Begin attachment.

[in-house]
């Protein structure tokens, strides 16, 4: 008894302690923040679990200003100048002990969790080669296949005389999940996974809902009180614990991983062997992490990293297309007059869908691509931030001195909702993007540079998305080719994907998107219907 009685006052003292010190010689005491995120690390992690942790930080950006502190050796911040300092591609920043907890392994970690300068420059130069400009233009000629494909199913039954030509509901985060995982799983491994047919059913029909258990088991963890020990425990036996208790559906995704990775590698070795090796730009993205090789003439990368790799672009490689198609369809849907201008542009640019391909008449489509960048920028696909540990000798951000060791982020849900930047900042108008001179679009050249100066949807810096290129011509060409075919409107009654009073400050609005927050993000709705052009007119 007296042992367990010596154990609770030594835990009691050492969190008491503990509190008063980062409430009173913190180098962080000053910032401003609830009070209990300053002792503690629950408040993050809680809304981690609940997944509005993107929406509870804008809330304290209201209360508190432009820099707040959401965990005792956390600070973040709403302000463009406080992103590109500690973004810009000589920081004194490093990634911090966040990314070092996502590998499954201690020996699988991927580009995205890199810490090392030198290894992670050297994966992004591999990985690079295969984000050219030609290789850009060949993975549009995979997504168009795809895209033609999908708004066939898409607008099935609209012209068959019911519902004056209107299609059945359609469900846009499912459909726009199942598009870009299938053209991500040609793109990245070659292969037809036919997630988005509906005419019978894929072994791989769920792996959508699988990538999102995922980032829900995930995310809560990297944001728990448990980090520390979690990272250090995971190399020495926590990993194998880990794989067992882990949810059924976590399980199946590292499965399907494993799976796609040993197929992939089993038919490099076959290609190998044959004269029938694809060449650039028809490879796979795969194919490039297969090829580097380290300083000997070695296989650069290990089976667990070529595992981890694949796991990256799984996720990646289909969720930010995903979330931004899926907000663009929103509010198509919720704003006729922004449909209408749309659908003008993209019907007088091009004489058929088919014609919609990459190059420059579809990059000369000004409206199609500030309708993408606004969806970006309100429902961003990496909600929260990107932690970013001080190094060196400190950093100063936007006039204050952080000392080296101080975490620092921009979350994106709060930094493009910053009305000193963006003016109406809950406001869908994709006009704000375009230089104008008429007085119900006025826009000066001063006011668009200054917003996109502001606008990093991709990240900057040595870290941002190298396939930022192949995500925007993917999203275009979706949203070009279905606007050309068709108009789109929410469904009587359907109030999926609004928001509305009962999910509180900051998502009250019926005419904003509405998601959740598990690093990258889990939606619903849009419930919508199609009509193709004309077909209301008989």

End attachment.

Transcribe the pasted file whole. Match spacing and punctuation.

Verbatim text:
[in-house]
């Protein structure tokens, strides 16, 4: 008894302690923040679990200003100048002990969790080669296949005389999940996974809902009180614990991983062997992490990293297309007059869908691509931030001195909702993007540079998305080719994907998107219907 009685006052003292010190010689005491995120690390992690942790930080950006502190050796911040300092591609920043907890392994970690300068420059130069400009233009000629494909199913039954030509509901985060995982799983491994047919059913029909258990088991963890020990425990036996208790559906995704990775590698070795090796730009993205090789003439990368790799672009490689198609369809849907201008542009640019391909008449489509960048920028696909540990000798951000060791982020849900930047900042108008001179679009050249100066949807810096290129011509060409075919409107009654009073400050609005927050993000709705052009007119 007296042992367990010596154990609770030594835990009691050492969190008491503990509190008063980062409430009173913190180098962080000053910032401003609830009070209990300053002792503690629950408040993050809680809304981690609940997944509005993107929406509870804008809330304290209201209360508190432009820099707040959401965990005792956390600070973040709403302000463009406080992103590109500690973004810009000589920081004194490093990634911090966040990314070092996502590998499954201690020996699988991927580009995205890199810490090392030198290894992670050297994966992004591999990985690079295969984000050219030609290789850009060949993975549009995979997504168009795809895209033609999908708004066939898409607008099935609209012209068959019911519902004056209107299609059945359609469900846009499912459909726009199942598009870009299938053209991500040609793109990245070659292969037809036919997630988005509906005419019978894929072994791989769920792996959508699988990538999102995922980032829900995930995310809560990297944001728990448990980090520390979690990272250090995971190399020495926590990993194998880990794989067992882990949810059924976590399980199946590292499965399907494993799976796609040993197929992939089993038919490099076959290609190998044959004269029938694809060449650039028809490879796979795969194919490039297969090829580097380290300083000997070695296989650069290990089976667990070529595992981890694949796991990256799984996720990646289909969720930010995903979330931004899926907000663009929103509010198509919720704003006729922004449909209408749309659908003008993209019907007088091009004489058929088919014609919609990459190059420059579809990059000369000004409206199609500030309708993408606004969806970006309100429902961003990496909600929260990107932690970013001080190094060196400190950093100063936007006039204050952080000392080296101080975490620092921009979350994106709060930094493009910053009305000193963006003016109406809950406001869908994709006009704000375009230089104008008429007085119900006025826009000066001063006011668009200054917003996109502001606008990093991709990240900057040595870290941002190298396939930022192949995500925007993917999203275009979706949203070009279905606007050309068709108009789109929410469904009587359907109030999926609004928001509305009962999910509180900051998502009250019926005419904003509405998601959740598990690093990258889990939606619903849009419930919508199609009509193709004309077909209301008989």